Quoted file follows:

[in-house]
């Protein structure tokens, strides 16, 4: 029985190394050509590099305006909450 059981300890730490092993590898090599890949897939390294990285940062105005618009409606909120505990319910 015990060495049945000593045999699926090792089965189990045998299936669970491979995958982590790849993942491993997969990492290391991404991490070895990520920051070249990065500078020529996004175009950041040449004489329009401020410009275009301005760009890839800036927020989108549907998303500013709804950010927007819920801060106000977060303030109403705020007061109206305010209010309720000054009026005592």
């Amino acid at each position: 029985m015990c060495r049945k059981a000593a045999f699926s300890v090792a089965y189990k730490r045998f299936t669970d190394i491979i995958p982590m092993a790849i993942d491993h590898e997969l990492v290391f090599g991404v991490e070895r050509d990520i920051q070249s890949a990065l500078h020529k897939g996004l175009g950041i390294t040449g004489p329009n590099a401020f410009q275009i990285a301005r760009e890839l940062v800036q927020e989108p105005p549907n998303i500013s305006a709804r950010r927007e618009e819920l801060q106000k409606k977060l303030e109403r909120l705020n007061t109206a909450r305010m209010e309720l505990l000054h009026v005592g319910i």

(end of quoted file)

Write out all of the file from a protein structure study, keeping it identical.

[in-house]
């Protein structure tokens, strides 16, 4: 029985190394050509590099305006909450 059981300890730490092993590898090599890949897939390294990285940062105005618009409606909120505990319910 015990060495049945000593045999699926090792089965189990045998299936669970491979995958982590790849993942491993997969990492290391991404991490070895990520920051070249990065500078020529996004175009950041040449004489329009401020410009275009301005760009890839800036927020989108549907998303500013709804950010927007819920801060106000977060303030109403705020007061109206305010209010309720000054009026005592």
């Amino acid at each position: 029985m015990c060495r049945k059981a000593a045999f699926s300890v090792a089965y189990k730490r045998f299936t669970d190394i491979i995958p982590m092993a790849i993942d491993h590898e997969l990492v290391f090599g991404v991490e070895r050509d990520i920051q070249s890949a990065l500078h020529k897939g996004l175009g950041i390294t040449g004489p329009n590099a401020f410009q275009i990285a301005r760009e890839l940062v800036q927020e989108p105005p549907n998303i500013s305006a709804r950010r927007e618009e819920l801060q106000k409606k977060l303030e109403r909120l705020n007061t109206a909450r305010m209010e309720l505990l000054h009026v005592g319910i």